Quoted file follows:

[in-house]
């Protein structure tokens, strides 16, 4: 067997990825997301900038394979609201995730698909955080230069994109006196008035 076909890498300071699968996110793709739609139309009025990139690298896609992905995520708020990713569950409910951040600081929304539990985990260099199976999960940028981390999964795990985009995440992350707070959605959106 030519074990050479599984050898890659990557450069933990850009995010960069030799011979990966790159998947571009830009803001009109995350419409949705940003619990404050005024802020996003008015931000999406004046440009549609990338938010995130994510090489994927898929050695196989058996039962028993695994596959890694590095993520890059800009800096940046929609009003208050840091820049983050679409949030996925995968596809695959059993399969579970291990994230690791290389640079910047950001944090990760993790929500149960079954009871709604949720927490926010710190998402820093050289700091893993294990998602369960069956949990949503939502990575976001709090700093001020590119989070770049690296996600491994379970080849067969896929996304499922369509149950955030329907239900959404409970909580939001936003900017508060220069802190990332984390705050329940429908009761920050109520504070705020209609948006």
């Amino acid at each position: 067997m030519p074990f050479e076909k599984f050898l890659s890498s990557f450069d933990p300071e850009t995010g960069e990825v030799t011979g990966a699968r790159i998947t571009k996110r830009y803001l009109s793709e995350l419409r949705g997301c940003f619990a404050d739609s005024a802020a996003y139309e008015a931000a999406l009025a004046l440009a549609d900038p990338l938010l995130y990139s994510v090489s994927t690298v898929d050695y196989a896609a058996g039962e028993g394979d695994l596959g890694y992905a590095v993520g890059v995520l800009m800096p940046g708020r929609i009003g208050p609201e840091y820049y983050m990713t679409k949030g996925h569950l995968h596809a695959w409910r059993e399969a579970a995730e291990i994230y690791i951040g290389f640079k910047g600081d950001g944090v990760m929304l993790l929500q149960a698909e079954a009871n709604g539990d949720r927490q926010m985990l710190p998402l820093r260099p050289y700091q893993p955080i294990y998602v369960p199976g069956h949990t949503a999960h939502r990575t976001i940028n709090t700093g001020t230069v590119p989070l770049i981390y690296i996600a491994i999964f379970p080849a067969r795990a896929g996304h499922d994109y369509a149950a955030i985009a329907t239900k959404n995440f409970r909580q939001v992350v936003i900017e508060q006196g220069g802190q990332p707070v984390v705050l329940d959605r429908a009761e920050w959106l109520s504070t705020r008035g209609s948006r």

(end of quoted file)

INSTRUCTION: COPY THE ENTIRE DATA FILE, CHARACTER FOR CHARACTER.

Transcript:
[in-house]
């Protein structure tokens, strides 16, 4: 067997990825997301900038394979609201995730698909955080230069994109006196008035 076909890498300071699968996110793709739609139309009025990139690298896609992905995520708020990713569950409910951040600081929304539990985990260099199976999960940028981390999964795990985009995440992350707070959605959106 030519074990050479599984050898890659990557450069933990850009995010960069030799011979990966790159998947571009830009803001009109995350419409949705940003619990404050005024802020996003008015931000999406004046440009549609990338938010995130994510090489994927898929050695196989058996039962028993695994596959890694590095993520890059800009800096940046929609009003208050840091820049983050679409949030996925995968596809695959059993399969579970291990994230690791290389640079910047950001944090990760993790929500149960079954009871709604949720927490926010710190998402820093050289700091893993294990998602369960069956949990949503939502990575976001709090700093001020590119989070770049690296996600491994379970080849067969896929996304499922369509149950955030329907239900959404409970909580939001936003900017508060220069802190990332984390705050329940429908009761920050109520504070705020209609948006």
């Amino acid at each position: 067997m030519p074990f050479e076909k599984f050898l890659s890498s990557f450069d933990p300071e850009t995010g960069e990825v030799t011979g990966a699968r790159i998947t571009k996110r830009y803001l009109s793709e995350l419409r949705g997301c940003f619990a404050d739609s005024a802020a996003y139309e008015a931000a999406l009025a004046l440009a549609d900038p990338l938010l995130y990139s994510v090489s994927t690298v898929d050695y196989a896609a058996g039962e028993g394979d695994l596959g890694y992905a590095v993520g890059v995520l800009m800096p940046g708020r929609i009003g208050p609201e840091y820049y983050m990713t679409k949030g996925h569950l995968h596809a695959w409910r059993e399969a579970a995730e291990i994230y690791i951040g290389f640079k910047g600081d950001g944090v990760m929304l993790l929500q149960a698909e079954a009871n709604g539990d949720r927490q926010m985990l710190p998402l820093r260099p050289y700091q893993p955080i294990y998602v369960p199976g069956h949990t949503a999960h939502r990575t976001i940028n709090t700093g001020t230069v590119p989070l770049i981390y690296i996600a491994i999964f379970p080849a067969r795990a896929g996304h499922d994109y369509a149950a955030i985009a329907t239900k959404n995440f409970r909580q939001v992350v936003i900017e508060q006196g220069g802190q990332p707070v984390v705050l329940d959605r429908a009761e920050w959106l109520s504070t705020r008035g209609s948006r």